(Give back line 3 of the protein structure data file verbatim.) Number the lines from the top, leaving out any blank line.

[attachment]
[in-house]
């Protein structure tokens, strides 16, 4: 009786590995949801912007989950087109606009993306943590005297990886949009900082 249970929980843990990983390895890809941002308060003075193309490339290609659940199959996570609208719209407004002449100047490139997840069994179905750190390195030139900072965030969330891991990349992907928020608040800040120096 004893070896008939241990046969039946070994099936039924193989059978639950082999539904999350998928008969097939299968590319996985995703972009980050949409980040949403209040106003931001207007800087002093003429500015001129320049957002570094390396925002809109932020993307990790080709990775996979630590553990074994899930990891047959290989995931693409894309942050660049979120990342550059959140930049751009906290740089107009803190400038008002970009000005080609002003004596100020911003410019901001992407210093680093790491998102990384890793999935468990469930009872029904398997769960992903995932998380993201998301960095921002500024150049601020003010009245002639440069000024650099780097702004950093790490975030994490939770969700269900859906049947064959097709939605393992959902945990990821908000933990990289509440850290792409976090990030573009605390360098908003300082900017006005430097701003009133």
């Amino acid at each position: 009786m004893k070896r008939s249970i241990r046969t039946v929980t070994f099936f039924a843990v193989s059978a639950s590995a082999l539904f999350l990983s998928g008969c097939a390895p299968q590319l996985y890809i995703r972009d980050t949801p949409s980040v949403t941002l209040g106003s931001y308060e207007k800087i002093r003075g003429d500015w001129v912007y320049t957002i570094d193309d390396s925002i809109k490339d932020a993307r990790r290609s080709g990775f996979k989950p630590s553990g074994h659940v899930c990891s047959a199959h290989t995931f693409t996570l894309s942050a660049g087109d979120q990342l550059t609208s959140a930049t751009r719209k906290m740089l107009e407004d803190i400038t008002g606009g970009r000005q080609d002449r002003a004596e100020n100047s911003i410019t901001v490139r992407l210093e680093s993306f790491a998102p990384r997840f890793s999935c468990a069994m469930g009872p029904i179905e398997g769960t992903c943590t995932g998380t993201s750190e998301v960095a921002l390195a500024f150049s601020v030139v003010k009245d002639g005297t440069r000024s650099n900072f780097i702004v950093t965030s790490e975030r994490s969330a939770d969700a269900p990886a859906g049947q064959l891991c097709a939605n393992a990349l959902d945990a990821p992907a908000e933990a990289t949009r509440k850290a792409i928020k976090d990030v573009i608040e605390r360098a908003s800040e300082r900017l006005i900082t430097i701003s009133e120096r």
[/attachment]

């Amino acid at each position: 009786m004893k070896r008939s249970i241990r046969t039946v929980t070994f099936f039924a843990v193989s059978a639950s590995a082999l539904f999350l990983s998928g008969c097939a390895p299968q590319l996985y890809i995703r972009d980050t949801p949409s980040v949403t941002l209040g106003s931001y308060e207007k800087i002093r003075g003429d500015w001129v912007y320049t957002i570094d193309d390396s925002i809109k490339d932020a993307r990790r290609s080709g990775f996979k989950p630590s553990g074994h659940v899930c990891s047959a199959h290989t995931f693409t996570l894309s942050a660049g087109d979120q990342l550059t609208s959140a930049t751009r719209k906290m740089l107009e407004d803190i400038t008002g606009g970009r000005q080609d002449r002003a004596e100020n100047s911003i410019t901001v490139r992407l210093e680093s993306f790491a998102p990384r997840f890793s999935c468990a069994m469930g009872p029904i179905e398997g769960t992903c943590t995932g998380t993201s750190e998301v960095a921002l390195a500024f150049s601020v030139v003010k009245d002639g005297t440069r000024s650099n900072f780097i702004v950093t965030s790490e975030r994490s969330a939770d969700a269900p990886a859906g049947q064959l891991c097709a939605n393992a990349l959902d945990a990821p992907a908000e933990a990289t949009r509440k850290a792409i928020k976090d990030v573009i608040e605390r360098a908003s800040e300082r900017l006005i900082t430097i701003s009133e120096r």